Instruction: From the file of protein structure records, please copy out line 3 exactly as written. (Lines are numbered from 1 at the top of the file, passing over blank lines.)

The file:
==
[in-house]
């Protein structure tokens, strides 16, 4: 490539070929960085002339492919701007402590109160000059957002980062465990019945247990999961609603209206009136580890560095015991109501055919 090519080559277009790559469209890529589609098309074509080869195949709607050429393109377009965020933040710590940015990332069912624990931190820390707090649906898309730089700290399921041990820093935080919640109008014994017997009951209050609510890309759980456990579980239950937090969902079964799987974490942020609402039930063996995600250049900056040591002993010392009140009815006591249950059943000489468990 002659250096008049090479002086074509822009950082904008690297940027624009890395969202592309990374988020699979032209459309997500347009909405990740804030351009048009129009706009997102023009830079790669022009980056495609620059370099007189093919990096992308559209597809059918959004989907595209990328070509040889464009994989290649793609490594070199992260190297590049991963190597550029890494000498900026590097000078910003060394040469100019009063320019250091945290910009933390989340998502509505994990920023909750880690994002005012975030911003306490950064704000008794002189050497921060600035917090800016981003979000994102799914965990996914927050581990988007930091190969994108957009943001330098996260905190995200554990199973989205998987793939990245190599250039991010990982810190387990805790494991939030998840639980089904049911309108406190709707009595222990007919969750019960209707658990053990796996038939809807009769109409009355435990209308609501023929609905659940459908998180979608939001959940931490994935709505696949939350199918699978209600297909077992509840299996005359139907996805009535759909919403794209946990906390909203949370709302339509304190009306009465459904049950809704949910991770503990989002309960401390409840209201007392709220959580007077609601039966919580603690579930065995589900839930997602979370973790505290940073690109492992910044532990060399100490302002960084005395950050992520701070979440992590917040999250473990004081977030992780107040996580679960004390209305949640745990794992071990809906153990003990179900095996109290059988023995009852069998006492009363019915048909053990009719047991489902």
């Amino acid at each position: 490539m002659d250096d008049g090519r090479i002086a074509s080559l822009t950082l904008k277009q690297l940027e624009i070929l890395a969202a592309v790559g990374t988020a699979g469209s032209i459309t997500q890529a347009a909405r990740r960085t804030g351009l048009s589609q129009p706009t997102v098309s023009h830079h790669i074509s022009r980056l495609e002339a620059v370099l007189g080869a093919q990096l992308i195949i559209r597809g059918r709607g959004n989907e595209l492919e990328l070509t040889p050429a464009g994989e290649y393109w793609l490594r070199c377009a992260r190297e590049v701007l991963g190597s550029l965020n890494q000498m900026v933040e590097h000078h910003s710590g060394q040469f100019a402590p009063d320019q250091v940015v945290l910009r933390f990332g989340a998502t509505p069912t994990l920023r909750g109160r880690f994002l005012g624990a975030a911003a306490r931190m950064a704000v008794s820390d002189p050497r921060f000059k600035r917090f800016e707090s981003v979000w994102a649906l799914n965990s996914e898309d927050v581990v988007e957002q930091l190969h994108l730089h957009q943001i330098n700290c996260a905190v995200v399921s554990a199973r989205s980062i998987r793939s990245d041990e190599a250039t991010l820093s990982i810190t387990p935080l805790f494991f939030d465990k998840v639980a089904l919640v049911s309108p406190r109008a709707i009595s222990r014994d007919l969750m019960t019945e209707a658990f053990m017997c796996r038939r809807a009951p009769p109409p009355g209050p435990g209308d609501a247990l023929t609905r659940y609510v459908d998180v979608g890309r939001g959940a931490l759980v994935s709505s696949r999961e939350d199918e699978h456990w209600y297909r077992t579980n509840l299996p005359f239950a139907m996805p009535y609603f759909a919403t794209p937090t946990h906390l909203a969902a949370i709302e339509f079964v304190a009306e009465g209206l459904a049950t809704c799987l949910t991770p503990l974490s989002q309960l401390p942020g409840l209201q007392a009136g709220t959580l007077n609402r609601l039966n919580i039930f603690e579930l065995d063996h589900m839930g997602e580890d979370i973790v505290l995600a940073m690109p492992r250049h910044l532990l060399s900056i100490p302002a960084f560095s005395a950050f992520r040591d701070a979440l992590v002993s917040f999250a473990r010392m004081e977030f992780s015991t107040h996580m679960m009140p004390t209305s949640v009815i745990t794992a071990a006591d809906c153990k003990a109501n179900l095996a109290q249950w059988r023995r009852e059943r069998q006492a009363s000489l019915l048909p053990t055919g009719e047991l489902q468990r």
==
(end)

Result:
């Amino acid at each position: 490539m002659d250096d008049g090519r090479i002086a074509s080559l822009t950082l904008k277009q690297l940027e624009i070929l890395a969202a592309v790559g990374t988020a699979g469209s032209i459309t997500q890529a347009a909405r990740r960085t804030g351009l048009s589609q129009p706009t997102v098309s023009h830079h790669i074509s022009r980056l495609e002339a620059v370099l007189g080869a093919q990096l992308i195949i559209r597809g059918r709607g959004n989907e595209l492919e990328l070509t040889p050429a464009g994989e290649y393109w793609l490594r070199c377009a992260r190297e590049v701007l991963g190597s550029l965020n890494q000498m900026v933040e590097h000078h910003s710590g060394q040469f100019a402590p009063d320019q250091v940015v945290l910009r933390f990332g989340a998502t509505p069912t994990l920023r909750g109160r880690f994002l005012g624990a975030a911003a306490r931190m950064a704000v008794s820390d002189p050497r921060f000059k600035r917090f800016e707090s981003v979000w994102a649906l799914n965990s996914e898309d927050v581990v988007e957002q930091l190969h994108l730089h957009q943001i330098n700290c996260a905190v995200v399921s554990a199973r989205s980062i998987r793939s990245d041990e190599a250039t991010l820093s990982i810190t387990p935080l805790f494991f939030d465990k998840v639980a089904l919640v049911s309108p406190r109008a709707i009595s222990r014994d007919l969750m019960t019945e209707a658990f053990m017997c796996r038939r809807a009951p009769p109409p009355g209050p435990g209308d609501a247990l023929t609905r659940y609510v459908d998180v979608g890309r939001g959940a931490l759980v994935s709505s696949r999961e939350d199918e699978h456990w209600y297909r077992t579980n509840l299996p005359f239950a139907m996805p009535y609603f759909a919403t794209p937090t946990h906390l909203a969902a949370i709302e339509f079964v304190a009306e009465g209206l459904a049950t809704c799987l949910t991770p503990l974490s989002q309960l401390p942020g409840l209201q007392a009136g709220t959580l007077n609402r609601l039966n919580i039930f603690e579930l065995d063996h589900m839930g997602e580890d979370i973790v505290l995600a940073m690109p492992r250049h910044l532990l060399s900056i100490p302002a960084f560095s005395a950050f992520r040591d701070a979440l992590v002993s917040f999250a473990r010392m004081e977030f992780s015991t107040h996580m679960m009140p004390t209305s949640v009815i745990t794992a071990a006591d809906c153990k003990a109501n179900l095996a109290q249950w059988r023995r009852e059943r069998q006492a009363s000489l019915l048909p053990t055919g009719e047991l489902q468990r």